Finally, the following recommendations from the research findings apply to the wider humanitarian sector and call for addressing key challenges and taking advantage of opportunities. They are also meant to help improve the new phase of the Oxfam DRR ERF.

• Address the challenge of transboundary disaster management. Transboundary governance and challenges such as drought, freshwater management, forest fires, refugee crises, and pandemics affecting multiple countries require innovations in social and environmental management, including new forms of multistate governance and disaster management. Tools for planning, preparedness, and assessment for targeting the most vulnerable could be agreed upon at a regional level to reduce redundancies and optimize resources. Regions should have a built-in standby agreement for a regional response involving disaster preparedness, governance programs, and funding.

• Explore anticipatory finance. The shift from disaster relief to DRR requires more long-term and less reactive planning. Anticipatory finance is a funding mechanism that provides financing to reduce disaster risk and improve resilience by disbursing cash grants, insurance coverage, or access to loans before the impact of a humanitarian crisis or extreme weather event (Oxfam in the Philippines, 2020a). Anticipatory finance could, for example, help a farmer prepare better for drought or flooding. A Start Network innovation using smart-data early warning systems allows humanitarians to be better prepared by quantifying risks in advance of crises or disasters, pre-positioning funds, and releasing them according to preagreed protocols. Another example of anticipatory finance is the B-READY project in the Philippines. 2 Its pre-disaster cash transfer component and informed preparedness planning give communities the time and resources necessary to protect themselves and minimize damage to livelihoods, infrastructure, and well-being (Manlutac et al., 2020).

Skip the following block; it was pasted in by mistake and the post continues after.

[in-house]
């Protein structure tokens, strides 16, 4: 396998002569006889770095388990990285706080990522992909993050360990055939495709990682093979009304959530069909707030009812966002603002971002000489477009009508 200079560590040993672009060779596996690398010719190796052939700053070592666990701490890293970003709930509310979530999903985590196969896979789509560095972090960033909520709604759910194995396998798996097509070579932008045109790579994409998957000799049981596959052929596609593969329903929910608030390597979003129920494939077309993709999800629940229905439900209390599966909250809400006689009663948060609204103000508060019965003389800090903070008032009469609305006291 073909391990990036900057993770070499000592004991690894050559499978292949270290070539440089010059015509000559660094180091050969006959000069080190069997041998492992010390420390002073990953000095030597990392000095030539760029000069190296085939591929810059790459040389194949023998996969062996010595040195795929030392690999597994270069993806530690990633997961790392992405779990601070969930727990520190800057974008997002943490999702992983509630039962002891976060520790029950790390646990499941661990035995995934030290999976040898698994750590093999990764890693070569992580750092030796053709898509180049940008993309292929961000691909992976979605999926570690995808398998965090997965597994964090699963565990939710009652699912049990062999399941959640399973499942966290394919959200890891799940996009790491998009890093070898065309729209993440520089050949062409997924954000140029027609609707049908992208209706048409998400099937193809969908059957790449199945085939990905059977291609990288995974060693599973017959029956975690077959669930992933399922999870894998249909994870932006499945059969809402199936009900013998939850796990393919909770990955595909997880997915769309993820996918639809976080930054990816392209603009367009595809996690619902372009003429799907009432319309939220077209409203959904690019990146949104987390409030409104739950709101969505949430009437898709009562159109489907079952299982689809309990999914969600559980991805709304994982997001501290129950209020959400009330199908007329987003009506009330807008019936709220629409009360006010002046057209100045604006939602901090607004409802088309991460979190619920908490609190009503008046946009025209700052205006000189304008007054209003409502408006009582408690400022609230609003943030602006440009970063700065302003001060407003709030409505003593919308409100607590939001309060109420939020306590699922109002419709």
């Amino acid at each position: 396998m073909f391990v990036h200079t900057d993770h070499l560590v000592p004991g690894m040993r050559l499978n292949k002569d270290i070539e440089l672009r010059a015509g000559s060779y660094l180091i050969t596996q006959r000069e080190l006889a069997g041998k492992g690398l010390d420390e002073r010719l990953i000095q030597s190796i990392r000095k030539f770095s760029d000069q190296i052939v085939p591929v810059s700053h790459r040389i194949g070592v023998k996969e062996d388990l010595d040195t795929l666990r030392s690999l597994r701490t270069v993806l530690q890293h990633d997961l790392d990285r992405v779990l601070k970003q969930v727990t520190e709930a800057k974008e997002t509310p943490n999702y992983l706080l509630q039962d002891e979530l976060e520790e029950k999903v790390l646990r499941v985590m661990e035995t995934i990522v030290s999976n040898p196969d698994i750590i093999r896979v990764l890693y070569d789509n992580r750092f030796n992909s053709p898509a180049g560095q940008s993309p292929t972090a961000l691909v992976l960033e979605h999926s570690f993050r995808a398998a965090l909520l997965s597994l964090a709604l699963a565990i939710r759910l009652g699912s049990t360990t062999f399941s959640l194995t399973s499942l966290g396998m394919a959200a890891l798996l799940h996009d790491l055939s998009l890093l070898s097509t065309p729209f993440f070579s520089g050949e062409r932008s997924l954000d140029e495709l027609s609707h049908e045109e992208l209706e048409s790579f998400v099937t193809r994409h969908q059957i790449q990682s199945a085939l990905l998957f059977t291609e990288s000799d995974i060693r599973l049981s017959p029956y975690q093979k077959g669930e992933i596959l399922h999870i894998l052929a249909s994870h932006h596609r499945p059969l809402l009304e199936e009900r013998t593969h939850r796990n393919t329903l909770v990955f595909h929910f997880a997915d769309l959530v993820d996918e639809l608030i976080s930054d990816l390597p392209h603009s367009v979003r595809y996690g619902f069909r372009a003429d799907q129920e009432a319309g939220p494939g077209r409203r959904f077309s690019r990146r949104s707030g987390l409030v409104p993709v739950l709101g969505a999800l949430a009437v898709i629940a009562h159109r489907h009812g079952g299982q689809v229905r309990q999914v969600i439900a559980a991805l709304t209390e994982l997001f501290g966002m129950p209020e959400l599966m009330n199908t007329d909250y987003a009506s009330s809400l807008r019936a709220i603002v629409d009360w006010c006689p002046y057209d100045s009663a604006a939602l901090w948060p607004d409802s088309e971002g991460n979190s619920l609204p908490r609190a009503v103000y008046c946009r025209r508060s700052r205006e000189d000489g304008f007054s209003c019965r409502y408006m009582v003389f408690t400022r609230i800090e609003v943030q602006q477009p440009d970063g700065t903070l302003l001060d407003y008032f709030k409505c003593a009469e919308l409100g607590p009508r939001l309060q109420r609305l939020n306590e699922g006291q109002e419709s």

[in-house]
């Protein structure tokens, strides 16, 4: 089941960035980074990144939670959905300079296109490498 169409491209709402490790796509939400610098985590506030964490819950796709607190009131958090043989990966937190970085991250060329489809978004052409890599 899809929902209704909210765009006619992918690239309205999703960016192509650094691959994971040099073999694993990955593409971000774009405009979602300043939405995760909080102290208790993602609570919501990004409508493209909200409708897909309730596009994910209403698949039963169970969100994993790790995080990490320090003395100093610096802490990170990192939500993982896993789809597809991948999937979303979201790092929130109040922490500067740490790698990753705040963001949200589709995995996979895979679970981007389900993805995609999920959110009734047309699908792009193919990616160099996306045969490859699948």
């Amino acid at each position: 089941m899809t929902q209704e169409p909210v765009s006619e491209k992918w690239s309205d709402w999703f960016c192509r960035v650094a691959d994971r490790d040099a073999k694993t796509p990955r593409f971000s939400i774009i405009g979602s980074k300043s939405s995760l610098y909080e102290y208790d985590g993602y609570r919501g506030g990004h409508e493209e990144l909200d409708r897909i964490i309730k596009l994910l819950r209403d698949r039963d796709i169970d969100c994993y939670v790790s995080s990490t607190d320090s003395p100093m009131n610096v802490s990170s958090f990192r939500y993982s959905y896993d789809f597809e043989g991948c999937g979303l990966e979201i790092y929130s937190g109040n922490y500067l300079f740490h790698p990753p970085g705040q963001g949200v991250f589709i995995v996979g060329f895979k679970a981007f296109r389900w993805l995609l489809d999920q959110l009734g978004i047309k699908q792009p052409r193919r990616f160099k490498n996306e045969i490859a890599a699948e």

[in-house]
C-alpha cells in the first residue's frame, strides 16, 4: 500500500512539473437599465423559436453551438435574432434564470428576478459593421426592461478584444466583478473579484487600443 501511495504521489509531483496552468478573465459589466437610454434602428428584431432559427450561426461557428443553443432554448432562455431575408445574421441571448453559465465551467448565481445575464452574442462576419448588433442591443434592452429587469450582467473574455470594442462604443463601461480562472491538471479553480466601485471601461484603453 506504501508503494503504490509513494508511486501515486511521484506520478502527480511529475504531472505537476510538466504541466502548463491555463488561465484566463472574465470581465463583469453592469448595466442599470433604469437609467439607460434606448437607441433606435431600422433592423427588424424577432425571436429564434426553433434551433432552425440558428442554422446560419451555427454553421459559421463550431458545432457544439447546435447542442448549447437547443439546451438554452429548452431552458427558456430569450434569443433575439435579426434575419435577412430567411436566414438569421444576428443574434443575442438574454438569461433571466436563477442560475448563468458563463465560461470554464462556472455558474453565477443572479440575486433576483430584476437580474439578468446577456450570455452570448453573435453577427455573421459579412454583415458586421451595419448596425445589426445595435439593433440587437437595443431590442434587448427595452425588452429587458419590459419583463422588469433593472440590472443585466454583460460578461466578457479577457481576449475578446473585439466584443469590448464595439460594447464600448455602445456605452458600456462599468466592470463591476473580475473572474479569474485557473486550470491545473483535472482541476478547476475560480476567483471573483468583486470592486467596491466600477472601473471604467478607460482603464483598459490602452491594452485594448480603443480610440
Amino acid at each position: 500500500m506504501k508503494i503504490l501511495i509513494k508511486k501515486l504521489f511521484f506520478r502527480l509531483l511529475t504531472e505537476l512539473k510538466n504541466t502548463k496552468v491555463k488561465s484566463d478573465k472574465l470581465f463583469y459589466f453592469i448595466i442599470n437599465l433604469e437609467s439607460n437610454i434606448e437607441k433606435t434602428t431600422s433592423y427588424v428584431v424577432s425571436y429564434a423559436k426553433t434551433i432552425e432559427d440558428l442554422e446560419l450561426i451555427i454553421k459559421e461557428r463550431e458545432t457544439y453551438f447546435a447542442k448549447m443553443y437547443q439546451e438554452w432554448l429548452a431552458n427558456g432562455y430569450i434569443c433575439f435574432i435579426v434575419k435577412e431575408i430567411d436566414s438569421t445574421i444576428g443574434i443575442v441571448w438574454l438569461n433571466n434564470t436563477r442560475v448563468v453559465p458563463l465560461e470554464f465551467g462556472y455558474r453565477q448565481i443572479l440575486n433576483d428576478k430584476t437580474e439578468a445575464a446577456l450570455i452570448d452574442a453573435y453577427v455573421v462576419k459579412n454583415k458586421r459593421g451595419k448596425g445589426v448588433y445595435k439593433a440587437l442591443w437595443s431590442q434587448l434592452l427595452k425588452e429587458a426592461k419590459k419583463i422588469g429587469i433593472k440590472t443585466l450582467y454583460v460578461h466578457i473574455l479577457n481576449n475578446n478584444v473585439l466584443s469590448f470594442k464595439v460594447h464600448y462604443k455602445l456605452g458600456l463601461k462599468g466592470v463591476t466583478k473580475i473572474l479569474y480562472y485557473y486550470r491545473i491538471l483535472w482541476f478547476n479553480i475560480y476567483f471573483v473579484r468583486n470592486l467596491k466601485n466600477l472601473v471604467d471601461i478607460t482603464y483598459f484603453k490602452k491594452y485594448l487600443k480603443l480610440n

• Rethink the development-humanitarian divide. Local actors suggested looking at humanitarian actions within the development framework and not the other way around. This approach means that local implementing partners can be primarily development NGOs with embedded humanitarian capabilities. This will help prevent disasters from hampering communities’ development—a chronic issue. It could also provide a more inclusive environment for women’s rights organizations or gender interest organizations, whose work is often deeply rooted in development issues.

• Rethink layered risks and hazards and local emergencies. All countries in the 2020– 2023 cycle of the Oxfam DRR programs are among the top 10 most disaster-prone countries in the world, with many communities lacking the resources or power to address the underlying causes of disaster. To manage fund allotment, ERF guidelines should revisit protocols and scenarios for countries and situations with multiple hazards and layered risks.
Research participants recommended earmarking a small portion of funds—US$15,000– 30,000 per event—to ensure responses to small local emergencies where communities may not be able to leverage additional funding because of their isolation and small size.

• Include learning. Other funding mechanisms reviewed included a purposive learning agenda and learning exchanges among grantees. This area was a missed opportunity in the Oxfam ERF. In the few instances when learning exchanges did happen, they yielded significant improvements in practice and savings for humanitarian actions. Learning approaches should be included in the Oxfam ERF and other similar funding mechanisms.

• Fund women’s rights organizations (WROs) and gender interest organizations (GIOs) directly. Lack of direct funding to WROs and GIOs was seen as a major gap in the disbursement of ERF funds. Although this research was not able to make definitive conclusions on how best to do so, suggestions included the following: (1) incorporate this issue into the humanitarian sector’s research agenda; (2) require the participation of WROs or GIOs in all responses; (3) provide capacity-strengthening support to help WROs and GIOs effectively engage in humanitarian responses; and (4) allot a percentage of any ERF funds for WROs and GIOs across all responses.

This research discusses the changing roles of Oxfam, other INGOs, and local actors. Local actors also see the need for themselves to change, and they have identified key areas in which to focus their efforts, including investing in knowledge management and monitoring and accountability systems. Local actors interviewed also want to start computing their own ICR. Lastly, by taking responsibility for the visibility of their own work, local actors could contribute to thought leadership and organically transform the humanitarian system and sector to be locally led.